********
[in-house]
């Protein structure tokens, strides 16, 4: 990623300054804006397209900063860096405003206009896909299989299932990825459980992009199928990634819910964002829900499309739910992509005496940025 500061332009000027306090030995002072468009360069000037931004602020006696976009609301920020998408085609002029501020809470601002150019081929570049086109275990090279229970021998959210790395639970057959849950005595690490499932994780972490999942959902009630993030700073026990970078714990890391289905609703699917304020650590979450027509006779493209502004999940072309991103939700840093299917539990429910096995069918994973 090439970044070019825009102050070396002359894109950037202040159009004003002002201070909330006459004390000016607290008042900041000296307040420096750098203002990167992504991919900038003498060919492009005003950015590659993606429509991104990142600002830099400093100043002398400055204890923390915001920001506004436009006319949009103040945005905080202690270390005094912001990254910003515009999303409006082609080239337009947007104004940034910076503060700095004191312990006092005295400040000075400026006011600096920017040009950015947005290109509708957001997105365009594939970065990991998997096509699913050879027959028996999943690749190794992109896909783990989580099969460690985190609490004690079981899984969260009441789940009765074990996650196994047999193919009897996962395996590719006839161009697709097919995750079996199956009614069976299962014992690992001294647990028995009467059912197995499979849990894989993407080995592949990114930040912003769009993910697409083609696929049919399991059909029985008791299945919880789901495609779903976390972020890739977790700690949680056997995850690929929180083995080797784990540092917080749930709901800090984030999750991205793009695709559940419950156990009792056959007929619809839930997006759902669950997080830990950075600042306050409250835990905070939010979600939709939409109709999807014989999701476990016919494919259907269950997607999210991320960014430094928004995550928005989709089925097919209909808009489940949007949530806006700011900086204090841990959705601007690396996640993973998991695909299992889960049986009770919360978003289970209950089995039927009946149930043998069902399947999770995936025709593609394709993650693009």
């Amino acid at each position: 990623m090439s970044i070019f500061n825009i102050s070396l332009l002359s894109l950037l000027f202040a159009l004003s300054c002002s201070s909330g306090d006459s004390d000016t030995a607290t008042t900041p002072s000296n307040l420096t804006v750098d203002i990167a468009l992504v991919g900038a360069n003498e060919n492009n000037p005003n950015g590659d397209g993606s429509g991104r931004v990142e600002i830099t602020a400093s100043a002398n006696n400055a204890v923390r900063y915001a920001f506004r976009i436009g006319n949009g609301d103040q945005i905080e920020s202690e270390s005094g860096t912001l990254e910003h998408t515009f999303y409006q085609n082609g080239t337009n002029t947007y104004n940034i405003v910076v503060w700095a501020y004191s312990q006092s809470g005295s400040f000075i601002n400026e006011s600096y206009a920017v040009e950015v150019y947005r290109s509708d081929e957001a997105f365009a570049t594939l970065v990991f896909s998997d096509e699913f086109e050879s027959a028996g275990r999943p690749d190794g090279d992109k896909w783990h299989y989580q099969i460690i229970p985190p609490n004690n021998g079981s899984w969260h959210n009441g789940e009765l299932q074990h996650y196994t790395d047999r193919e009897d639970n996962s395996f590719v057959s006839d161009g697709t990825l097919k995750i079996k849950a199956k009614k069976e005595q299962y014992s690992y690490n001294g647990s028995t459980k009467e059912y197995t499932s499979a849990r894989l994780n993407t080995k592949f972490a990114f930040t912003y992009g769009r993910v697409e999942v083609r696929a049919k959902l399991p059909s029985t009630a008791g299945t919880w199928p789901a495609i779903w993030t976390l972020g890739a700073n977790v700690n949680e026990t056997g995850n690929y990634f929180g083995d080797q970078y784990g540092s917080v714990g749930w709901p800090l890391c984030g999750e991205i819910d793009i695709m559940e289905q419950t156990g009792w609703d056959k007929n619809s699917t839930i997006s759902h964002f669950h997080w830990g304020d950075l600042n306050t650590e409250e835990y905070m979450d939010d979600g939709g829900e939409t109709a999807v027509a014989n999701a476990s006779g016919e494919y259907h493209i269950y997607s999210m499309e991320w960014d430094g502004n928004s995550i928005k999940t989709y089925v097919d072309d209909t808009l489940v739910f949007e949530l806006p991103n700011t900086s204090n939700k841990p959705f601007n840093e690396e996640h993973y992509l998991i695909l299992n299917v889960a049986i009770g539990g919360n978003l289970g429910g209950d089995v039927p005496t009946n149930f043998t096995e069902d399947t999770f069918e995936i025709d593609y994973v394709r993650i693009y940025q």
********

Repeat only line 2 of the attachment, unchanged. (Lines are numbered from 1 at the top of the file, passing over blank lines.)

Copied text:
């Protein structure tokens, strides 16, 4: 990623300054804006397209900063860096405003206009896909299989299932990825459980992009199928990634819910964002829900499309739910992509005496940025 500061332009000027306090030995002072468009360069000037931004602020006696976009609301920020998408085609002029501020809470601002150019081929570049086109275990090279229970021998959210790395639970057959849950005595690490499932994780972490999942959902009630993030700073026990970078714990890391289905609703699917304020650590979450027509006779493209502004999940072309991103939700840093299917539990429910096995069918994973 090439970044070019825009102050070396002359894109950037202040159009004003002002201070909330006459004390000016607290008042900041000296307040420096750098203002990167992504991919900038003498060919492009005003950015590659993606429509991104990142600002830099400093100043002398400055204890923390915001920001506004436009006319949009103040945005905080202690270390005094912001990254910003515009999303409006082609080239337009947007104004940034910076503060700095004191312990006092005295400040000075400026006011600096920017040009950015947005290109509708957001997105365009594939970065990991998997096509699913050879027959028996999943690749190794992109896909783990989580099969460690985190609490004690079981899984969260009441789940009765074990996650196994047999193919009897996962395996590719006839161009697709097919995750079996199956009614069976299962014992690992001294647990028995009467059912197995499979849990894989993407080995592949990114930040912003769009993910697409083609696929049919399991059909029985008791299945919880789901495609779903976390972020890739977790700690949680056997995850690929929180083995080797784990540092917080749930709901800090984030999750991205793009695709559940419950156990009792056959007929619809839930997006759902669950997080830990950075600042306050409250835990905070939010979600939709939409109709999807014989999701476990016919494919259907269950997607999210991320960014430094928004995550928005989709089925097919209909808009489940949007949530806006700011900086204090841990959705601007690396996640993973998991695909299992889960049986009770919360978003289970209950089995039927009946149930043998069902399947999770995936025709593609394709993650693009």